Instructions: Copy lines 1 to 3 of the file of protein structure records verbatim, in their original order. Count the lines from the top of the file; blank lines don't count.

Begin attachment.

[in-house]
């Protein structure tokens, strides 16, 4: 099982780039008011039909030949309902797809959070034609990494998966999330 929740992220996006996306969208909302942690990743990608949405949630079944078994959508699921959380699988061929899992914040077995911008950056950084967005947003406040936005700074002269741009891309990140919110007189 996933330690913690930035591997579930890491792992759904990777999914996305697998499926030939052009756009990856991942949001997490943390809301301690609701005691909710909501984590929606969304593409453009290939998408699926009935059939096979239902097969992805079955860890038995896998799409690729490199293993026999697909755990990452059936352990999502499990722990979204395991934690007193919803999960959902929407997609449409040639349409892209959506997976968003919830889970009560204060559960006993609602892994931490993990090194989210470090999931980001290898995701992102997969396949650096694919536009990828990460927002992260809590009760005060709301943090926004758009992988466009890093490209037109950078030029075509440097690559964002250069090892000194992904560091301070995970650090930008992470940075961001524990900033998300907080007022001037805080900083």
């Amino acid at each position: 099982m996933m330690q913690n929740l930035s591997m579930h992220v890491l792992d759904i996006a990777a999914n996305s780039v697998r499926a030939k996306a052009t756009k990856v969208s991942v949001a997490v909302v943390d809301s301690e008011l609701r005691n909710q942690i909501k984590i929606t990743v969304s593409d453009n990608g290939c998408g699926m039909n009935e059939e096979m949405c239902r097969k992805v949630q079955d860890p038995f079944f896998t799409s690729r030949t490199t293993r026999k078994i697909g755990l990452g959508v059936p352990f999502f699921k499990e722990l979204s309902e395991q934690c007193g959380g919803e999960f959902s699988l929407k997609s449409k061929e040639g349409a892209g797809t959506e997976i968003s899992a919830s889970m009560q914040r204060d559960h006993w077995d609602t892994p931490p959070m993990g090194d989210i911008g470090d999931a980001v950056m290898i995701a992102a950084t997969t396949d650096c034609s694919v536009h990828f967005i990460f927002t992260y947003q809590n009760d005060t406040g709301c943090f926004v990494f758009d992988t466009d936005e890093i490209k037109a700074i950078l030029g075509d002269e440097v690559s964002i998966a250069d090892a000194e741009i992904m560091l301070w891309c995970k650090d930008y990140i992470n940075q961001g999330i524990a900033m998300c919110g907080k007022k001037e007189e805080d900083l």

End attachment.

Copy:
[in-house]
């Protein structure tokens, strides 16, 4: 099982780039008011039909030949309902797809959070034609990494998966999330 929740992220996006996306969208909302942690990743990608949405949630079944078994959508699921959380699988061929899992914040077995911008950056950084967005947003406040936005700074002269741009891309990140919110007189 996933330690913690930035591997579930890491792992759904990777999914996305697998499926030939052009756009990856991942949001997490943390809301301690609701005691909710909501984590929606969304593409453009290939998408699926009935059939096979239902097969992805079955860890038995896998799409690729490199293993026999697909755990990452059936352990999502499990722990979204395991934690007193919803999960959902929407997609449409040639349409892209959506997976968003919830889970009560204060559960006993609602892994931490993990090194989210470090999931980001290898995701992102997969396949650096694919536009990828990460927002992260809590009760005060709301943090926004758009992988466009890093490209037109950078030029075509440097690559964002250069090892000194992904560091301070995970650090930008992470940075961001524990900033998300907080007022001037805080900083």
């Amino acid at each position: 099982m996933m330690q913690n929740l930035s591997m579930h992220v890491l792992d759904i996006a990777a999914n996305s780039v697998r499926a030939k996306a052009t756009k990856v969208s991942v949001a997490v909302v943390d809301s301690e008011l609701r005691n909710q942690i909501k984590i929606t990743v969304s593409d453009n990608g290939c998408g699926m039909n009935e059939e096979m949405c239902r097969k992805v949630q079955d860890p038995f079944f896998t799409s690729r030949t490199t293993r026999k078994i697909g755990l990452g959508v059936p352990f999502f699921k499990e722990l979204s309902e395991q934690c007193g959380g919803e999960f959902s699988l929407k997609s449409k061929e040639g349409a892209g797809t959506e997976i968003s899992a919830s889970m009560q914040r204060d559960h006993w077995d609602t892994p931490p959070m993990g090194d989210i911008g470090d999931a980001v950056m290898i995701a992102a950084t997969t396949d650096c034609s694919v536009h990828f967005i990460f927002t992260y947003q809590n009760d005060t406040g709301c943090f926004v990494f758009d992988t466009d936005e890093i490209k037109a700074i950078l030029g075509d002269e440097v690559s964002i998966a250069d090892a000194e741009i992904m560091l301070w891309c995970k650090d930008y990140i992470n940075q961001g999330i524990a900033m998300c919110g907080k007022k001037e007189e805080d900083l």